The term “adventure” is often casually thrown around to describe any number of activities. These can include everything from cross-continent travel by bicycle to a weekend outing with the family; from blue-water ocean sailing to kayaking on a small placid lake. So what qualifies anything as “an adventure”?
First of all, there can be no adventure without the participation of the “adventurer”. Adventures are measured in the context of the participant.
Walking to the mailbox is hardly an adventure, unless the person is near 100 years old, with failing balance, and dependent upon the use of a walker. My now deceased father-in-law who very nearly made it to 102, embarked upon an adventure every time he stepped out of his home.
Adventures are things typically out of the ordinary. They present aspects of risk, challenge, and uncertainty.
So, is my forthcoming venture, an “adventure”?
First of all, my travel itinerary is not so unusual for me. What is unusual is that I am proceeding solo, Christine will not be at my side. With the exception of a few short camping trips and 4 Atlantic Ocean sailing passages, we have traveled nearly 50 years together and shared our “adventures” in lockstep.
Second. I’m 70 years old. While I enjoy good health and vigor for my age, I do suffer from some conditions that raise the specter of risk, challenge, and uncertainty. Of course there are the typical age related eye and hearing issues, the morning aches that work out quickly, and balance that is not what it once was. What conjures a measure of anxiety for me are two other conditions.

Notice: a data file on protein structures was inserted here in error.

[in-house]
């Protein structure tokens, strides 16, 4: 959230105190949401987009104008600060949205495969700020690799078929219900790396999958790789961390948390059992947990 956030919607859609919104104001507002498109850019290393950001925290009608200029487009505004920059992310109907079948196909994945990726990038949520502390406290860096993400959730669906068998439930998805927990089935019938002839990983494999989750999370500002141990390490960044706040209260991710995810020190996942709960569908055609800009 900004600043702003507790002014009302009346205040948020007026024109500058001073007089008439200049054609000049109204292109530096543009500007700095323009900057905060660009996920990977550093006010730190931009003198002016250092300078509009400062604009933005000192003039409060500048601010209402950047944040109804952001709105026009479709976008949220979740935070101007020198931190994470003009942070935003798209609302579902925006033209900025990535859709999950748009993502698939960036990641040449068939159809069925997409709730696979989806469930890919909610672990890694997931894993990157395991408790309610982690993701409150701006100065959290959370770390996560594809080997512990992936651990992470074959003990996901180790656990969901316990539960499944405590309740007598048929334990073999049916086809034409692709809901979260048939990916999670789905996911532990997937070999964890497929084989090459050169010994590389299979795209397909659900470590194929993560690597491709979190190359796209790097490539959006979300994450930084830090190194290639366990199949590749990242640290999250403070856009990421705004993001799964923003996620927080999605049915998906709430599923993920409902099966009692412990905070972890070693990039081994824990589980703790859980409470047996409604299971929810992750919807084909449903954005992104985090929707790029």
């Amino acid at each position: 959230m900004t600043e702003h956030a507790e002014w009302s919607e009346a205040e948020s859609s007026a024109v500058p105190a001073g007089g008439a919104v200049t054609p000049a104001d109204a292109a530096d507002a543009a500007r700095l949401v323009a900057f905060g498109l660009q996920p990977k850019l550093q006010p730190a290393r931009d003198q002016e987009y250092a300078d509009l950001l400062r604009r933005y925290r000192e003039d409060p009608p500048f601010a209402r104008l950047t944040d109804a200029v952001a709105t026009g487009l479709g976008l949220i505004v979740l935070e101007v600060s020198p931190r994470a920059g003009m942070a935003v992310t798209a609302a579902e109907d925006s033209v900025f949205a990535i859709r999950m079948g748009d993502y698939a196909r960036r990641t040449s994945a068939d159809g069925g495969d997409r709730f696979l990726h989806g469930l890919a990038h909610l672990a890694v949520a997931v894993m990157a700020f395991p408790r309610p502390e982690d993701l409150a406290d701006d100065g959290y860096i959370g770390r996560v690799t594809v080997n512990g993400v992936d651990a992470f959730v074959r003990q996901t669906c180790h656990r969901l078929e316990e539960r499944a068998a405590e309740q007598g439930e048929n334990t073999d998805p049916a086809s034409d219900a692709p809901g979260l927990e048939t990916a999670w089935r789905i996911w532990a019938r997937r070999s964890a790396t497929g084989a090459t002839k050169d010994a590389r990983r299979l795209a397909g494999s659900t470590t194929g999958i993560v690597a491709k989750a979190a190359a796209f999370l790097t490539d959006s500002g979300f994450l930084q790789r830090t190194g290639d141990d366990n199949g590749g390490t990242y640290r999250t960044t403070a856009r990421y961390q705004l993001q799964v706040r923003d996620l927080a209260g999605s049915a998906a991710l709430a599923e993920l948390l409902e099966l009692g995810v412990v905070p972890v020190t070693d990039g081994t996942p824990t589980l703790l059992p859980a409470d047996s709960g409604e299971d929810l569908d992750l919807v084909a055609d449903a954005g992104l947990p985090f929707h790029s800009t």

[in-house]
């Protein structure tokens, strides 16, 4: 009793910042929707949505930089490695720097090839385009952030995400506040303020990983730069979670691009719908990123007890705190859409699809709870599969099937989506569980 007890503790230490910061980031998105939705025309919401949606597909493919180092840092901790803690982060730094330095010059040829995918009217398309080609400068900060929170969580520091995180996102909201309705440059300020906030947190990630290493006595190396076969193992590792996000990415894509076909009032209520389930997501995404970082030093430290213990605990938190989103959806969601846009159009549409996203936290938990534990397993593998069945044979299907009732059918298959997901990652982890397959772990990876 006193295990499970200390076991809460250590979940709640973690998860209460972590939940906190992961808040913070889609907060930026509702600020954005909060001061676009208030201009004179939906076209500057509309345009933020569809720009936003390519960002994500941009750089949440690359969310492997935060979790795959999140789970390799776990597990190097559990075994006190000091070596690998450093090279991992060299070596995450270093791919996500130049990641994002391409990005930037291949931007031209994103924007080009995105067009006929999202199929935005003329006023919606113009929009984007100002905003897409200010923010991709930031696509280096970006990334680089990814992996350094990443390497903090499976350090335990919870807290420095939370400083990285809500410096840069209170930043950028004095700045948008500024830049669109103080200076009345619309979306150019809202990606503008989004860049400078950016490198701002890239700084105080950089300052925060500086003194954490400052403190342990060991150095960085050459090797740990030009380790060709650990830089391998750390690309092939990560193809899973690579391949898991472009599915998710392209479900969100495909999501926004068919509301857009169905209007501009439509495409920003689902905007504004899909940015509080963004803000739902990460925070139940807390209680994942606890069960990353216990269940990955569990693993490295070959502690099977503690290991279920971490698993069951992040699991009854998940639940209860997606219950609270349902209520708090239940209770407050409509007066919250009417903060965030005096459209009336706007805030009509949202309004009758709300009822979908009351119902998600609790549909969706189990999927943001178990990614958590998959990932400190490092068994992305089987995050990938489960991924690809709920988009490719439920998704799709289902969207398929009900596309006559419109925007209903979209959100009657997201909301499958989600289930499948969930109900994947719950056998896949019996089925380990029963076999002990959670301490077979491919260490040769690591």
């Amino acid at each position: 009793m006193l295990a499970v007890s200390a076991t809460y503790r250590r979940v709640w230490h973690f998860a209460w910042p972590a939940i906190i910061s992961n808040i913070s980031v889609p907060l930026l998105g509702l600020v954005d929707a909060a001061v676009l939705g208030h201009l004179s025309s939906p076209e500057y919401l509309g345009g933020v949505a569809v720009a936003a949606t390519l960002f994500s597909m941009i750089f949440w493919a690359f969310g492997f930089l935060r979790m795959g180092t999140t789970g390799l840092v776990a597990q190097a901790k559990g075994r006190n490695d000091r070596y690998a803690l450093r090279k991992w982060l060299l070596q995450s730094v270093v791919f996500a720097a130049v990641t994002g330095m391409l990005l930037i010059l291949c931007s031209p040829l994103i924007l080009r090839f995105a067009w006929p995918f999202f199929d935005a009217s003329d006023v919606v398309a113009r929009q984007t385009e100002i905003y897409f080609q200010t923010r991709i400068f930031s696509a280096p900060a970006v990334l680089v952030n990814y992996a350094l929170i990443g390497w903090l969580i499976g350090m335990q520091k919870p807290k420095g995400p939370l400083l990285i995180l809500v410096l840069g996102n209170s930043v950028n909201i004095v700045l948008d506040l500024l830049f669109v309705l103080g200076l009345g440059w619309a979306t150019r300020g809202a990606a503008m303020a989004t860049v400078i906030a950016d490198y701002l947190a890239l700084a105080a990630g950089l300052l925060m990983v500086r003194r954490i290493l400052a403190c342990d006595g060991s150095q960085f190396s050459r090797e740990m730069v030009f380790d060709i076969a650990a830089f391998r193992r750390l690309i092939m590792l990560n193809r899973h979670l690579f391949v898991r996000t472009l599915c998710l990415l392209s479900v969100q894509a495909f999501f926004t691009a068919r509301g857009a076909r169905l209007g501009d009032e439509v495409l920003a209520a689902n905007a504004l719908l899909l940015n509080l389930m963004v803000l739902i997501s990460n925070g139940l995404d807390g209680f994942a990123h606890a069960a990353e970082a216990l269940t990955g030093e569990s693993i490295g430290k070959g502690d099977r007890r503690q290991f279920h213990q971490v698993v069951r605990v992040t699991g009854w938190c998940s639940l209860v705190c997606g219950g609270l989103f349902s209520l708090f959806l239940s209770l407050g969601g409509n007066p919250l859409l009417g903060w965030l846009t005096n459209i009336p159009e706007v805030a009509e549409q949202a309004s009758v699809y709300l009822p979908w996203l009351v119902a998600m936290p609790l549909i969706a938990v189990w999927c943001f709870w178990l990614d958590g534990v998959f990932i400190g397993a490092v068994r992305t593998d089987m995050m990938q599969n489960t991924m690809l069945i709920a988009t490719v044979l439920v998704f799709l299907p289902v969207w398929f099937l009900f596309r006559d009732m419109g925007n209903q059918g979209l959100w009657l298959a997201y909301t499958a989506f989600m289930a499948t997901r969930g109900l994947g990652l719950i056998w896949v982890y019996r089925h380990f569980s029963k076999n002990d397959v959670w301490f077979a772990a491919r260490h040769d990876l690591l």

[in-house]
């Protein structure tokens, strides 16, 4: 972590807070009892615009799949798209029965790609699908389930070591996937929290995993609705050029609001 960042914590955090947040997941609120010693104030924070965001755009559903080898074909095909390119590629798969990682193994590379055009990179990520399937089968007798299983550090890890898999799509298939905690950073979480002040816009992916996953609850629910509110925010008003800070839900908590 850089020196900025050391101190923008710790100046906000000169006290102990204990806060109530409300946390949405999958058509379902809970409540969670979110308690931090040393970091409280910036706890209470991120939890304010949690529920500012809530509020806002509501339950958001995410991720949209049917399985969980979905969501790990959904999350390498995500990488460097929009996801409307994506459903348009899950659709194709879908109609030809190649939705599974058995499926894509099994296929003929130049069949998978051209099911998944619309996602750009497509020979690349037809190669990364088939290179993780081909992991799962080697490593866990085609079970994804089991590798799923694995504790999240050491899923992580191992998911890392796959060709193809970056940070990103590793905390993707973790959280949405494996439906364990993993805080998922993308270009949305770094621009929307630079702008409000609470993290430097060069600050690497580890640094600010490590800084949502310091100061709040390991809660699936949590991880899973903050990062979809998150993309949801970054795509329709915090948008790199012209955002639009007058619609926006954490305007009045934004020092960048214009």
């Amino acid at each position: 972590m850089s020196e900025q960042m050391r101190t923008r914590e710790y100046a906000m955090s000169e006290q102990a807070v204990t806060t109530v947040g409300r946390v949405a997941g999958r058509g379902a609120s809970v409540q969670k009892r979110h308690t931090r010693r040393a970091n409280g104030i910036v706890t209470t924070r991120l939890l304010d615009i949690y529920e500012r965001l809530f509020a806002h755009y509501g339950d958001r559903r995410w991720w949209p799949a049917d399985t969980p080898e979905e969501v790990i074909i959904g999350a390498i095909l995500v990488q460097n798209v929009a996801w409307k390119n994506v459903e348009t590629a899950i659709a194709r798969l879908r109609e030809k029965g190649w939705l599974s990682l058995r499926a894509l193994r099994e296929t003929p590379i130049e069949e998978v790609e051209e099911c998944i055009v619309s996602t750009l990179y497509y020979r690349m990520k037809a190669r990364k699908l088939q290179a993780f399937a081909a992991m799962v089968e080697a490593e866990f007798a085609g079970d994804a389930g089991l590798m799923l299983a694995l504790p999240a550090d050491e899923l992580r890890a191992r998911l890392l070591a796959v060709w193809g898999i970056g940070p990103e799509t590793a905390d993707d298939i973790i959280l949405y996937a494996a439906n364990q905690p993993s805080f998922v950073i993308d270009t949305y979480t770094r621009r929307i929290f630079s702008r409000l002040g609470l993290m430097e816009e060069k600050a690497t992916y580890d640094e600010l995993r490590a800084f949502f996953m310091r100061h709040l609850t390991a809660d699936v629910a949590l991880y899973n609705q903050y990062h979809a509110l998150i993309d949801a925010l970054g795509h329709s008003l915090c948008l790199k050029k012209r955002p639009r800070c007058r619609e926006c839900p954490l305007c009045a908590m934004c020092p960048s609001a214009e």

Since childhood I have exhibited tremors diagnosed as Familial Essential Tremors. “Familial” in that I inherited the condition from my mother, a life-long sufferer, “essential” in that it is idiopathic with no external cause, and “tremor” which describes the uncontrollable shaking that occurs when attempting a task. It is the most common motion disorder known to medicine, with about 10% of the population exhibiting symptoms to some extent. For most people it does not impact daily life. I am not most people.
Over the last decade my “shakes” have become progressively worse. I have difficulty writing. Putting a key in a lock requires two hands, as does holding a cup or glass without spilling. I am confronted hundreds of times each day by the impact ET has upon routine tasks. I have been fortunate that Christine always helps, but she won’t be there to bail me out when I have to carry a plate of food across the room or pass the bread and butter to others sharing my table. Her absence certainly makes the coming trip more “adventurous”.